U.S. Rep. Ed Case, left, U.S. Sen. Daniel Inouye and Big Island Mayor Harry Kim took part in a ceremonial whack at the old Hilo Hospital yesterday. The hospital will be demolished to make way for Hawaii's first state-run Veterans Care Home.
The old Hilo Hospital makes way
for a new veterans' care home
HILO >> With blows from small sledgehammers, officials knocked a stone out of a wall at the old, vacant Hilo Hospital building yesterday, a symbolic beginning of the demolition making way for a new state veterans home in two years.
The facility will repay veterans for their service, said U.S. Sen. Daniel Inouye. Recalling the three-word motto of the U.S. Military Academy, Inouye said, "'Duty, honor, country' is not a one-way proposition."
The $28 million, 99-bed facility will be open by January 2006, said Hilo Medical Center Administrator Ron Schurra.
Exactly who among veterans and their families will be eligible and what level of care will be provided remain to be worked out, said Tom Driskill, chief executive of the Hawaii Health Systems Corp., which operates 12 state hospitals and will operate the veterans home.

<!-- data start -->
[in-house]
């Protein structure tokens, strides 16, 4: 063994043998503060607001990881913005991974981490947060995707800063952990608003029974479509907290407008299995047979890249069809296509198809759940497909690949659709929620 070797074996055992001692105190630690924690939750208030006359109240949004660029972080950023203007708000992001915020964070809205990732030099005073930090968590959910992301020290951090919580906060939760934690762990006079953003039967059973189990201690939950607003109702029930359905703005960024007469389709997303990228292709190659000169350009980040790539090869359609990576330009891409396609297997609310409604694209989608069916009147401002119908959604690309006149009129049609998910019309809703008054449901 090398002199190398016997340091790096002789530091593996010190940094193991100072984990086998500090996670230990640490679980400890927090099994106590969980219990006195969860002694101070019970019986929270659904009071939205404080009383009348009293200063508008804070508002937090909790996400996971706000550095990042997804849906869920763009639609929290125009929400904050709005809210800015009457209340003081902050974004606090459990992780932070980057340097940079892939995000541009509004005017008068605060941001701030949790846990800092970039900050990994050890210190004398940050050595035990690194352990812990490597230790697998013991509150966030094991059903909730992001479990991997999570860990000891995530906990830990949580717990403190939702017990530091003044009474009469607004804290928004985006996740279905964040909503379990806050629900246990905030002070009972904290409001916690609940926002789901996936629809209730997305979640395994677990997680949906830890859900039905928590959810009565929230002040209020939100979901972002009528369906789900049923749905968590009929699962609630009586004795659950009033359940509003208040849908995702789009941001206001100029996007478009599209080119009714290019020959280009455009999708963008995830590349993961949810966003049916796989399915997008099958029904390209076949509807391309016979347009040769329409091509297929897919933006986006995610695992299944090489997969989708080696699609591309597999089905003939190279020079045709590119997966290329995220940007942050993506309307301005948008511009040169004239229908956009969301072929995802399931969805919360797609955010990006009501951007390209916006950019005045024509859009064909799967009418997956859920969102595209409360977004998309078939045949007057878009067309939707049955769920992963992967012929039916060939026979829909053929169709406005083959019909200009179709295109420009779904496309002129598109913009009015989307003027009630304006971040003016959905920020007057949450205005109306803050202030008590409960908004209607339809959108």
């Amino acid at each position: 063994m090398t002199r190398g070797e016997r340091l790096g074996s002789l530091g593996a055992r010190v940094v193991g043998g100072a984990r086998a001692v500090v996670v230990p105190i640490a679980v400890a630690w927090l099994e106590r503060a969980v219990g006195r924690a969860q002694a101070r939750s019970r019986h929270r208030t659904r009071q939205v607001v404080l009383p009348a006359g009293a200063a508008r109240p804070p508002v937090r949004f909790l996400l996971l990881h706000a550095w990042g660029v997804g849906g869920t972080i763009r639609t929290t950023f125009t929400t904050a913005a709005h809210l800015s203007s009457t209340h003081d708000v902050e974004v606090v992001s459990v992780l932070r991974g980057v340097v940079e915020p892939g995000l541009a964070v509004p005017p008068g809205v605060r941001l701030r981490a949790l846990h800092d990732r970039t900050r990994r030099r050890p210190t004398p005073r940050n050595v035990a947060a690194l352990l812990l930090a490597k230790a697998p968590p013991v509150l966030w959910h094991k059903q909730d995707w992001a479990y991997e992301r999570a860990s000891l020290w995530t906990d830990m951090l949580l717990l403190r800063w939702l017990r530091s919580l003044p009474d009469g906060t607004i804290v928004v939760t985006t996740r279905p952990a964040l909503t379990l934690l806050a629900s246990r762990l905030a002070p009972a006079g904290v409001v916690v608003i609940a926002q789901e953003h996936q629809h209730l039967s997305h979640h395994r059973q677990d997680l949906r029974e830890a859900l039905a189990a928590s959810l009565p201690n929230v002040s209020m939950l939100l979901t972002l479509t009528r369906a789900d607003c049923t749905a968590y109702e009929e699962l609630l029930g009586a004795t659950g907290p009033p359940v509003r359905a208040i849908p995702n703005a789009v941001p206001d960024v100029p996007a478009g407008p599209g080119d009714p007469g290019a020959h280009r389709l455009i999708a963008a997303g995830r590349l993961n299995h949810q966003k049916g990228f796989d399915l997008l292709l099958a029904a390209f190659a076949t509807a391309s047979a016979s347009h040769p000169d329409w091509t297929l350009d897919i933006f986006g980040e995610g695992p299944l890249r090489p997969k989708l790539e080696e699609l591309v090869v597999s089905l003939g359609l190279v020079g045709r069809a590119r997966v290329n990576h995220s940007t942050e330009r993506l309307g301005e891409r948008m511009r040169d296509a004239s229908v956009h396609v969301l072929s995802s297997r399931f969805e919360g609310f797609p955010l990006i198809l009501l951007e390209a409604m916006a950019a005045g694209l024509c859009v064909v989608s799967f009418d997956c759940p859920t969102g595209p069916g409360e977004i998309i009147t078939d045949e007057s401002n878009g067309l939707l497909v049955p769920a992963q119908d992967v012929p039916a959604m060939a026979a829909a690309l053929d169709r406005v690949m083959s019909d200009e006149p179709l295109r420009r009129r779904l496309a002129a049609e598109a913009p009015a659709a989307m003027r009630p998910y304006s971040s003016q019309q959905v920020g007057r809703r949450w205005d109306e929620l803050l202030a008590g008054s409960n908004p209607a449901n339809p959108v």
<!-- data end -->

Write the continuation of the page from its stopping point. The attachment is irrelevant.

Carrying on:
The veterans facilities across the nation are deliberately called state veterans homes because they are operated by state agencies, despite partial funding from the federal government, Driskill said. The result is local decisions about eligibility.
"We will have some kind of veterans management council," he said.
The 99 beds were a compromise, since veterans initially wanted 200 beds, said veteran Delbert Nishimoto who worked for approval of the project. Veterans Affairs formulas would allow up to 214 beds in Hawaii, he said.
The state is providing $10 million for the project, while the federal portion is $18 million.
The facility will be designed so it can be expanded, Driskill said. The Hawaii Health Systems Corp. is looking at additional needs beyond the present design, which could mean expansion or creation of a second home elsewhere in the state, Driskill said.
The important thing is to get into the "queue" now for future federal funding, he said.
Veteran Marvin Razin asked Driskill if he would have to give up his present benefits to be eligible. Driskill said no but added that Razin would have to contribute to covering the cost of services.
Mayor Harry Kim said the facility should not become an "institution."
"We'll keep it so when they come, they're coming home," he said.